So you can understand, someone reaches out to Seas It to apply for a grant for a yoga class, gym membership, or a new bike and they may have terminal cancer and only have three months to live. So it's my goal to get that grant fulfilled as quickly as possible. 

What do you enjoy most about what you do? What are some of the challenges you face?

What I enjoy most is when we have these large scale events and we've gathered a lot of people in one place all for the same mission: spreading awareness. But, it's not just about Seas It. It's also about embracing an attitude; no matter how bad things are, things are still o.k. This is what Seas It represents to me: finding the positive. It's the gift that Todd has left me. I'm able to see firsthand how much the mental side of things really can help you get through some dark times. So, yes, what I enjoy most is when we have everyone together coming together for the same case and supporting the mission.

It's really hard . . . I've been living with cancer for ten years and now that Todd's not here  . . . It's hard to talk about Seas It and bring up Todd. So, a lot of people look up to him for inspiration. It's always very tricky for me when I'm talking to someone and they're referencing Todd. If people don't know Todd, they may not know he's passed away. I don't want take the wind out of their sails. Todd had someone that inspired him who passed away during a critical point for Todd in his battle. I didn't have the heart to tell Todd for a few months. So, it's the separation of my personal background and what I do on a daily basis. That's the true challenge for me.

You are also a parent of twins. What has been most rewarding about being a parent?

Oh my gosh, there are so many things. To me, what is most rewarding is to share the things I love with them. Every morning when they wake up, my room faces east, so we have a great view of the sunrise. Every morning, we watch the sunrise and read books together. Especially given my situation and not having Todd to share that with, there is something so magical about sharing it with the boys and really imparting that love of nature and our environment and where we live with them. It's really beautiful. I don't take one second for granted.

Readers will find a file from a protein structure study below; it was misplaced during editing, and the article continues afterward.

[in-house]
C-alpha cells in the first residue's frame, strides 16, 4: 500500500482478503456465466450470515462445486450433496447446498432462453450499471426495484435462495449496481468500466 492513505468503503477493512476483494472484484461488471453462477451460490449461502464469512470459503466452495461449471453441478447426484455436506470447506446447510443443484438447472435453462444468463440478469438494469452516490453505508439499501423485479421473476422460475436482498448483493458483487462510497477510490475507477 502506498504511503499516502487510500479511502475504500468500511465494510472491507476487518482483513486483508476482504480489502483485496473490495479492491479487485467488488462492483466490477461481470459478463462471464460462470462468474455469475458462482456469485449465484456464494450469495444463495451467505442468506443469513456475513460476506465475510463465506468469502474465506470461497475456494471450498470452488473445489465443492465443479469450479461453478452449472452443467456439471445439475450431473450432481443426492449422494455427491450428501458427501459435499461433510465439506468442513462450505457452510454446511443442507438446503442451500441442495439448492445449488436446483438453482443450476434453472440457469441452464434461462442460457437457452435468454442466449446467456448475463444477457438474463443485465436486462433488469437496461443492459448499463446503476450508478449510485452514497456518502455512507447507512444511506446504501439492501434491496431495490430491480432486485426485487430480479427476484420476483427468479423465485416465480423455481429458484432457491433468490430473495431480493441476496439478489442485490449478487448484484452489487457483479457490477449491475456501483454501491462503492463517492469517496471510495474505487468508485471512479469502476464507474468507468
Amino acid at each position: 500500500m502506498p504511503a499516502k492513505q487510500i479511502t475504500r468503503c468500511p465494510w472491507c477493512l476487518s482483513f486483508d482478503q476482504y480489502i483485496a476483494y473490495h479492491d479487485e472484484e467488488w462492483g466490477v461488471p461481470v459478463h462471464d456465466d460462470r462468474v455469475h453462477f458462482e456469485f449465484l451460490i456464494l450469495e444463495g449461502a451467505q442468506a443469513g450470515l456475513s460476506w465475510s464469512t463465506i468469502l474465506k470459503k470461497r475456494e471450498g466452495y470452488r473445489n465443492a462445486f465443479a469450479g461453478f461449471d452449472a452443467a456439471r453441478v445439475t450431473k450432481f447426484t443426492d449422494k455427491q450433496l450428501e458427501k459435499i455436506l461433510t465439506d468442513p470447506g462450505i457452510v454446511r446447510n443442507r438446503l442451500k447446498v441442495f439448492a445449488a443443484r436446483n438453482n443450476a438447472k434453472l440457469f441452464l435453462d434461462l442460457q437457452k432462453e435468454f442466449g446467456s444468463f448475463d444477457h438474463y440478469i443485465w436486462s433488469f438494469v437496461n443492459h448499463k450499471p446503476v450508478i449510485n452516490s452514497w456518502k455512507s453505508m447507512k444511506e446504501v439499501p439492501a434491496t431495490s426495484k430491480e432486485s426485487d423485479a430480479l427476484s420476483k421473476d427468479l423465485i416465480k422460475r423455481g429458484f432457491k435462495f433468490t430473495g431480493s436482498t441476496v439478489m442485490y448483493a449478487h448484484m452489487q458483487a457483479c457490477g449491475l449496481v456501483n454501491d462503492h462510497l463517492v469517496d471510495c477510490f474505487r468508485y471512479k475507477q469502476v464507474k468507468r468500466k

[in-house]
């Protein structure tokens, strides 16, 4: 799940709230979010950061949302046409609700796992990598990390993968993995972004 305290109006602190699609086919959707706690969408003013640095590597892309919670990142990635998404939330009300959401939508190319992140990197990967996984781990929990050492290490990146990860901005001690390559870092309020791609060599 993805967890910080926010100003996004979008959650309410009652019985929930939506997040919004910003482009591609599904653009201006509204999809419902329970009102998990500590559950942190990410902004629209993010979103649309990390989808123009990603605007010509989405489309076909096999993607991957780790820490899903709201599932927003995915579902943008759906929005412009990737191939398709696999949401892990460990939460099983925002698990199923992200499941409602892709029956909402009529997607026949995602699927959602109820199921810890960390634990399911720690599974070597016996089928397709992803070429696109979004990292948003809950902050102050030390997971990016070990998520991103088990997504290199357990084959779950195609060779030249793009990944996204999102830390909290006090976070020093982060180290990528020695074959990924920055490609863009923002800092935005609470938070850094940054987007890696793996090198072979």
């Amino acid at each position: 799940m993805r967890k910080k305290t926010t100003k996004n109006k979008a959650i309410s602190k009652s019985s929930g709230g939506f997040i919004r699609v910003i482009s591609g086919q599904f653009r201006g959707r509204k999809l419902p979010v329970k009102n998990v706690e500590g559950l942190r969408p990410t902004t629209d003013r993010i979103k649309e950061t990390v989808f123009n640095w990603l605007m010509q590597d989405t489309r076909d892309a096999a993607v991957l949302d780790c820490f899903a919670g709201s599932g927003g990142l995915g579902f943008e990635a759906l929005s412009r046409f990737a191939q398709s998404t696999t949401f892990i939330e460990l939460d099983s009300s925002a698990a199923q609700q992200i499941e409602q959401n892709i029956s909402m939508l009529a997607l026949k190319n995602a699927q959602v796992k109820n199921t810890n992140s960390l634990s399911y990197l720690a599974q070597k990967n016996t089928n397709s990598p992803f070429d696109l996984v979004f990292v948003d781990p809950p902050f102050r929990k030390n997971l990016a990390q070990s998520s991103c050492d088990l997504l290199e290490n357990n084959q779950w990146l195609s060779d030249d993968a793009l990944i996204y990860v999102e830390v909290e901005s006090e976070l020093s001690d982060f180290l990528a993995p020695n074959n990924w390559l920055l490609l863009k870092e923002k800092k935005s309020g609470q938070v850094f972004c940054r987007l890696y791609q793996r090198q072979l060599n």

When I see their little minds figuring out something for the first time, that's extremely rewarding. And, of course, the little things, too. The hugs and the kisses, sharing those calm and peaceful times before the world enters. It's really nice.

Finally, what is one motto that has served you well in your life and career? Why? 

This is one of my father's mottos and became one of mine in 2004, shortly after Todd was diagnosed. It's a Clint Eastwood quote. Improvise, adapt, overcome.

Basically, during Todd's eight and a half year battle we were always thrown curveballs. If they told us to go this way, we eventually had to go that way. We had to think on our feet, change it up and not let it get to you, and keep moving, keep going forward, and not forget the goal. I've used that time and time again, not just with Todd, but also during my career at Cartier, when I was trying to navigate the corporate ladder.  Improvise, adapt, overcome. Figure it out! 

Thank you to Amanda for her time. Head over to the Seas It website and donate to their cause! Follow Seas It on social media below.

Posted on December 2, 2014 .